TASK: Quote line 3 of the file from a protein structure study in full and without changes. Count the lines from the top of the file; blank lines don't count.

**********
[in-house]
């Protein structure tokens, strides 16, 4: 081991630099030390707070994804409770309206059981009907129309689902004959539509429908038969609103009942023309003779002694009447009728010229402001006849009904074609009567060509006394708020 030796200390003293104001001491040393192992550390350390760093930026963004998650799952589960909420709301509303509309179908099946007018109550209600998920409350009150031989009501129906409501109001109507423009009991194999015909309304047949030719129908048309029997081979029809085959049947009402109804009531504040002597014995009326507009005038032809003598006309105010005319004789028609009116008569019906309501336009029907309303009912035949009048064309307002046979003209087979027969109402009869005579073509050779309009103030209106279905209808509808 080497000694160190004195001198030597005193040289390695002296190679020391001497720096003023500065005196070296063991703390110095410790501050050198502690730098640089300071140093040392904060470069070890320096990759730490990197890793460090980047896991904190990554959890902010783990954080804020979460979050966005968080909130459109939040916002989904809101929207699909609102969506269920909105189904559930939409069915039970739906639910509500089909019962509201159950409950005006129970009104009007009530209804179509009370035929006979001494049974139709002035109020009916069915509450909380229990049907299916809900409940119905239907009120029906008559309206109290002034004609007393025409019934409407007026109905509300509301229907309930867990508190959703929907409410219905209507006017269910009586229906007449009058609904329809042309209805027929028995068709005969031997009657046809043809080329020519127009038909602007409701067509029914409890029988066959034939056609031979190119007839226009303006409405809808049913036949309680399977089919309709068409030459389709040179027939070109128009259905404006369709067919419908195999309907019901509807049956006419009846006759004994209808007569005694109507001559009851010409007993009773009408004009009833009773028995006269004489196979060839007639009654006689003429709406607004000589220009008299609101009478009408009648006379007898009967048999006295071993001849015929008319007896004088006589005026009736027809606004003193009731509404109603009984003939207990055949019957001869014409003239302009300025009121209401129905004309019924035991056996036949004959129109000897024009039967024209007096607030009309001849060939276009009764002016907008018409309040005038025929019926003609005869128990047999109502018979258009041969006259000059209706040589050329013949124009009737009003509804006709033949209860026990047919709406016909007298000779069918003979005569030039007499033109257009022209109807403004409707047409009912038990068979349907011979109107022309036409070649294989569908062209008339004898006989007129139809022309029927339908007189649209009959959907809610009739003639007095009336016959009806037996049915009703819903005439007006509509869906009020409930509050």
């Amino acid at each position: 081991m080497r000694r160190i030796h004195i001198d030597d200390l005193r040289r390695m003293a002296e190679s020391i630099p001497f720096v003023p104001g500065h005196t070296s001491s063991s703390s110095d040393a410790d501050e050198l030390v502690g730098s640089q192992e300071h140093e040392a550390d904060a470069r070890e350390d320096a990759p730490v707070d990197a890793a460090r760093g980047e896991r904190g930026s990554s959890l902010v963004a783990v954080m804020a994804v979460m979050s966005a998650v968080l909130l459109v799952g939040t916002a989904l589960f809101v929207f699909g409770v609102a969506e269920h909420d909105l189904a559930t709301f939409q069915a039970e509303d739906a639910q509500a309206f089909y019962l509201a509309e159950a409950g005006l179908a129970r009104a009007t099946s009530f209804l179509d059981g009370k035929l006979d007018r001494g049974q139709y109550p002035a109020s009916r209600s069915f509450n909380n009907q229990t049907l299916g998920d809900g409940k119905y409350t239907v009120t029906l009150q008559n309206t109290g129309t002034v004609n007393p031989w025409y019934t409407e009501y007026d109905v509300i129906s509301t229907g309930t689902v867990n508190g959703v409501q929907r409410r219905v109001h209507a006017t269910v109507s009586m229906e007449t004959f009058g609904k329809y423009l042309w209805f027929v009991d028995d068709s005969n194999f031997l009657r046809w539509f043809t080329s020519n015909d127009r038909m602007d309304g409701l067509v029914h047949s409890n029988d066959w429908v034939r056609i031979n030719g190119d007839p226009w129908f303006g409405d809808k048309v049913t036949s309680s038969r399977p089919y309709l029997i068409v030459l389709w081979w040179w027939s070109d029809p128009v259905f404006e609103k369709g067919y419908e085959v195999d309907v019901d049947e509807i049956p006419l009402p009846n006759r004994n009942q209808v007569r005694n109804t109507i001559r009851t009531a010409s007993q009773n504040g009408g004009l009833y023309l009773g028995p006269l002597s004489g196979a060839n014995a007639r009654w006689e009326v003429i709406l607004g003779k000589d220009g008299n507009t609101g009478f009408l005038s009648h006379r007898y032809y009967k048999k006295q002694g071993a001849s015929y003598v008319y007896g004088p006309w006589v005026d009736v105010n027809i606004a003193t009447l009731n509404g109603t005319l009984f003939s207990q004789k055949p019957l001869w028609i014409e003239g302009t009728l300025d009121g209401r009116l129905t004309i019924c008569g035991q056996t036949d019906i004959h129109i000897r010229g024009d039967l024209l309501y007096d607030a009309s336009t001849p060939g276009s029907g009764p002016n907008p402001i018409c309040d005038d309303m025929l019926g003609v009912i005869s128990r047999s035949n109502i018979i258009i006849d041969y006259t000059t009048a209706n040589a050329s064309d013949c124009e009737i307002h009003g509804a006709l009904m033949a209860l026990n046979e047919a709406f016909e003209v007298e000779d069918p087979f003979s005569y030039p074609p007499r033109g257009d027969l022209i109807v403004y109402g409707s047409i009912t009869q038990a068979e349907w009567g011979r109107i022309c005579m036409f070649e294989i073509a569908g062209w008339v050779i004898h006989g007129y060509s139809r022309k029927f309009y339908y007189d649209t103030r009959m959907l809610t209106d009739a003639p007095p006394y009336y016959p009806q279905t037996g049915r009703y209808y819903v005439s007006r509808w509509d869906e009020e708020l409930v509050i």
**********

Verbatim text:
């Amino acid at each position: 081991m080497r000694r160190i030796h004195i001198d030597d200390l005193r040289r390695m003293a002296e190679s020391i630099p001497f720096v003023p104001g500065h005196t070296s001491s063991s703390s110095d040393a410790d501050e050198l030390v502690g730098s640089q192992e300071h140093e040392a550390d904060a470069r070890e350390d320096a990759p730490v707070d990197a890793a460090r760093g980047e896991r904190g930026s990554s959890l902010v963004a783990v954080m804020a994804v979460m979050s966005a998650v968080l909130l459109v799952g939040t916002a989904l589960f809101v929207f699909g409770v609102a969506e269920h909420d909105l189904a559930t709301f939409q069915a039970e509303d739906a639910q509500a309206f089909y019962l509201a509309e159950a409950g005006l179908a129970r009104a009007t099946s009530f209804l179509d059981g009370k035929l006979d007018r001494g049974q139709y109550p002035a109020s009916r209600s069915f509450n909380n009907q229990t049907l299916g998920d809900g409940k119905y409350t239907v009120t029906l009150q008559n309206t109290g129309t002034v004609n007393p031989w025409y019934t409407e009501y007026d109905v509300i129906s509301t229907g309930t689902v867990n508190g959703v409501q929907r409410r219905v109001h209507a006017t269910v109507s009586m229906e007449t004959f009058g609904k329809y423009l042309w209805f027929v009991d028995d068709s005969n194999f031997l009657r046809w539509f043809t080329s020519n015909d127009r038909m602007d309304g409701l067509v029914h047949s409890n029988d066959w429908v034939r056609i031979n030719g190119d007839p226009w129908f303006g409405d809808k048309v049913t036949s309680s038969r399977p089919y309709l029997i068409v030459l389709w081979w040179w027939s070109d029809p128009v259905f404006e609103k369709g067919y419908e085959v195999d309907v019901d049947e509807i049956p006419l009402p009846n006759r004994n009942q209808v007569r005694n109804t109507i001559r009851t009531a010409s007993q009773n504040g009408g004009l009833y023309l009773g028995p006269l002597s004489g196979a060839n014995a007639r009654w006689e009326v003429i709406l607004g003779k000589d220009g008299n507009t609101g009478f009408l005038s009648h006379r007898y032809y009967k048999k006295q002694g071993a001849s015929y003598v008319y007896g004088p006309w006589v005026d009736v105010n027809i606004a003193t009447l009731n509404g109603t005319l009984f003939s207990q004789k055949p019957l001869w028609i014409e003239g302009t009728l300025d009121g209401r009116l129905t004309i019924c008569g035991q056996t036949d019906i004959h129109i000897r010229g024009d039967l024209l309501y007096d607030a009309s336009t001849p060939g276009s029907g009764p002016n907008p402001i018409c309040d005038d309303m025929l019926g003609v009912i005869s128990r047999s035949n109502i018979i258009i006849d041969y006259t000059t009048a209706n040589a050329s064309d013949c124009e009737i307002h009003g509804a006709l009904m033949a209860l026990n046979e047919a709406f016909e003209v007298e000779d069918p087979f003979s005569y030039p074609p007499r033109g257009d027969l022209i109807v403004y109402g409707s047409i009912t009869q038990a068979e349907w009567g011979r109107i022309c005579m036409f070649e294989i073509a569908g062209w008339v050779i004898h006989g007129y060509s139809r022309k029927f309009y339908y007189d649209t103030r009959m959907l809610t209106d009739a003639p007095p006394y009336y016959p009806q279905t037996g049915r009703y209808y819903v005439s007006r509808w509509d869906e009020e708020l409930v509050i």